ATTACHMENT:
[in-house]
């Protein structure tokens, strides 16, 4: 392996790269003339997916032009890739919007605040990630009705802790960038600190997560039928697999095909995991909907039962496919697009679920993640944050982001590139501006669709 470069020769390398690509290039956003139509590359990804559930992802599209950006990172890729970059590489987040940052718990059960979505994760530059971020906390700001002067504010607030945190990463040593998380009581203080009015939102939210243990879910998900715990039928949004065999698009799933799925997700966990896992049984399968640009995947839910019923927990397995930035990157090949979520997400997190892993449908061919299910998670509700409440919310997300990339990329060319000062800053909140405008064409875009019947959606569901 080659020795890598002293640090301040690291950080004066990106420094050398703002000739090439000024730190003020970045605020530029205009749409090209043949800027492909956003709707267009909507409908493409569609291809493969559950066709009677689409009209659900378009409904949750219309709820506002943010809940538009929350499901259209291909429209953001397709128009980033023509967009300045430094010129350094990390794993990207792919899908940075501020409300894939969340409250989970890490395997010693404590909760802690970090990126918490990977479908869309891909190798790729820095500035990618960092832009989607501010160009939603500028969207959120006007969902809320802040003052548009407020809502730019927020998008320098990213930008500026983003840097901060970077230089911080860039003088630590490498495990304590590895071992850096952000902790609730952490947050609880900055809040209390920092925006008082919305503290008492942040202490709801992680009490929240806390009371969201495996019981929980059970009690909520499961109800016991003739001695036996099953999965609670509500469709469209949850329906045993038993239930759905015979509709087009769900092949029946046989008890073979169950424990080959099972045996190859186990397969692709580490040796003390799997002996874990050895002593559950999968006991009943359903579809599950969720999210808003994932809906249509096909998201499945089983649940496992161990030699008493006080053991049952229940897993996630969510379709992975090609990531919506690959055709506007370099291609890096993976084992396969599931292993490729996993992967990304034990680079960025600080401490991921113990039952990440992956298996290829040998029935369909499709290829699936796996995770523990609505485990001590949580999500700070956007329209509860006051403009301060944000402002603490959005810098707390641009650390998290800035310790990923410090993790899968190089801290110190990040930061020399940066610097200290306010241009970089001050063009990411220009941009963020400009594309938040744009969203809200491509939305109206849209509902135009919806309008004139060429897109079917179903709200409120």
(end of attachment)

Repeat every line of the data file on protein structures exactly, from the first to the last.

[in-house]
């Protein structure tokens, strides 16, 4: 392996790269003339997916032009890739919007605040990630009705802790960038600190997560039928697999095909995991909907039962496919697009679920993640944050982001590139501006669709 470069020769390398690509290039956003139509590359990804559930992802599209950006990172890729970059590489987040940052718990059960979505994760530059971020906390700001002067504010607030945190990463040593998380009581203080009015939102939210243990879910998900715990039928949004065999698009799933799925997700966990896992049984399968640009995947839910019923927990397995930035990157090949979520997400997190892993449908061919299910998670509700409440919310997300990339990329060319000062800053909140405008064409875009019947959606569901 080659020795890598002293640090301040690291950080004066990106420094050398703002000739090439000024730190003020970045605020530029205009749409090209043949800027492909956003709707267009909507409908493409569609291809493969559950066709009677689409009209659900378009409904949750219309709820506002943010809940538009929350499901259209291909429209953001397709128009980033023509967009300045430094010129350094990390794993990207792919899908940075501020409300894939969340409250989970890490395997010693404590909760802690970090990126918490990977479908869309891909190798790729820095500035990618960092832009989607501010160009939603500028969207959120006007969902809320802040003052548009407020809502730019927020998008320098990213930008500026983003840097901060970077230089911080860039003088630590490498495990304590590895071992850096952000902790609730952490947050609880900055809040209390920092925006008082919305503290008492942040202490709801992680009490929240806390009371969201495996019981929980059970009690909520499961109800016991003739001695036996099953999965609670509500469709469209949850329906045993038993239930759905015979509709087009769900092949029946046989008890073979169950424990080959099972045996190859186990397969692709580490040796003390799997002996874990050895002593559950999968006991009943359903579809599950969720999210808003994932809906249509096909998201499945089983649940496992161990030699008493006080053991049952229940897993996630969510379709992975090609990531919506690959055709506007370099291609890096993976084992396969599931292993490729996993992967990304034990680079960025600080401490991921113990039952990440992956298996290829040998029935369909499709290829699936796996995770523990609505485990001590949580999500700070956007329209509860006051403009301060944000402002603490959005810098707390641009650390998290800035310790990923410090993790899968190089801290110190990040930061020399940066610097200290306010241009970089001050063009990411220009941009963020400009594309938040744009969203809200491509939305109206849209509902135009919806309008004139060429897109079917179903709200409120």